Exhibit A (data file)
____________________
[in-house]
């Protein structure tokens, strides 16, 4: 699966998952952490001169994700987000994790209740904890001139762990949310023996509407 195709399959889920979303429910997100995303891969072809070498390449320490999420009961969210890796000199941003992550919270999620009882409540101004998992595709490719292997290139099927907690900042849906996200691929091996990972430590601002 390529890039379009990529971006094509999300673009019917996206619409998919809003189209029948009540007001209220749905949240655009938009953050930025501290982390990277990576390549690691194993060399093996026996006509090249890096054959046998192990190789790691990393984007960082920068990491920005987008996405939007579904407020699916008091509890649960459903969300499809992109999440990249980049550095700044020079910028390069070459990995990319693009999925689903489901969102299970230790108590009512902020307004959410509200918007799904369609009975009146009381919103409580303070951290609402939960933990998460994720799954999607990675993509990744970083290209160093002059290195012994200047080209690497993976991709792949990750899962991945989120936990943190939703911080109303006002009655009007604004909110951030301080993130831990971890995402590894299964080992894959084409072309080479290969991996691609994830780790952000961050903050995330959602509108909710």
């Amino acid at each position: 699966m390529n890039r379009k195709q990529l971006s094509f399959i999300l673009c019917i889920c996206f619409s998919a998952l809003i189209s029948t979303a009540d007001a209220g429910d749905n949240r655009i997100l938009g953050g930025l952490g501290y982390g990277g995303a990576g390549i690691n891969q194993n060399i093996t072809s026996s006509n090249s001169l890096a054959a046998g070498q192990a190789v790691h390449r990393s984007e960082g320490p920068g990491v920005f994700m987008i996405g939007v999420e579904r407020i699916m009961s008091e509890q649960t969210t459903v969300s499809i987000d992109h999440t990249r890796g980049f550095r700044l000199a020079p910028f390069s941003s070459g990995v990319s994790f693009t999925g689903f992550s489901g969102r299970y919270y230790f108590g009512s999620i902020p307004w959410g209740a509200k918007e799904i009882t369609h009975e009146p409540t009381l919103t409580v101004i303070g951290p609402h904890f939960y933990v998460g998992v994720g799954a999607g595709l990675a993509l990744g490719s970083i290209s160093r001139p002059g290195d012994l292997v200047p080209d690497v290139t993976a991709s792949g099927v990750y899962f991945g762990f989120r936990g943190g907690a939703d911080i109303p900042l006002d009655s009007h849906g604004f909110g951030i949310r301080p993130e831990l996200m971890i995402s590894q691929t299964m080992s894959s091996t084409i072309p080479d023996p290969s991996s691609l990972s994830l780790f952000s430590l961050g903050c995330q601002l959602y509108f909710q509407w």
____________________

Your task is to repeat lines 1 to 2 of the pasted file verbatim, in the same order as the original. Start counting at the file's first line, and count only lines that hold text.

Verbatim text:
[in-house]
């Protein structure tokens, strides 16, 4: 699966998952952490001169994700987000994790209740904890001139762990949310023996509407 195709399959889920979303429910997100995303891969072809070498390449320490999420009961969210890796000199941003992550919270999620009882409540101004998992595709490719292997290139099927907690900042849906996200691929091996990972430590601002 390529890039379009990529971006094509999300673009019917996206619409998919809003189209029948009540007001209220749905949240655009938009953050930025501290982390990277990576390549690691194993060399093996026996006509090249890096054959046998192990190789790691990393984007960082920068990491920005987008996405939007579904407020699916008091509890649960459903969300499809992109999440990249980049550095700044020079910028390069070459990995990319693009999925689903489901969102299970230790108590009512902020307004959410509200918007799904369609009975009146009381919103409580303070951290609402939960933990998460994720799954999607990675993509990744970083290209160093002059290195012994200047080209690497993976991709792949990750899962991945989120936990943190939703911080109303006002009655009007604004909110951030301080993130831990971890995402590894299964080992894959084409072309080479290969991996691609994830780790952000961050903050995330959602509108909710």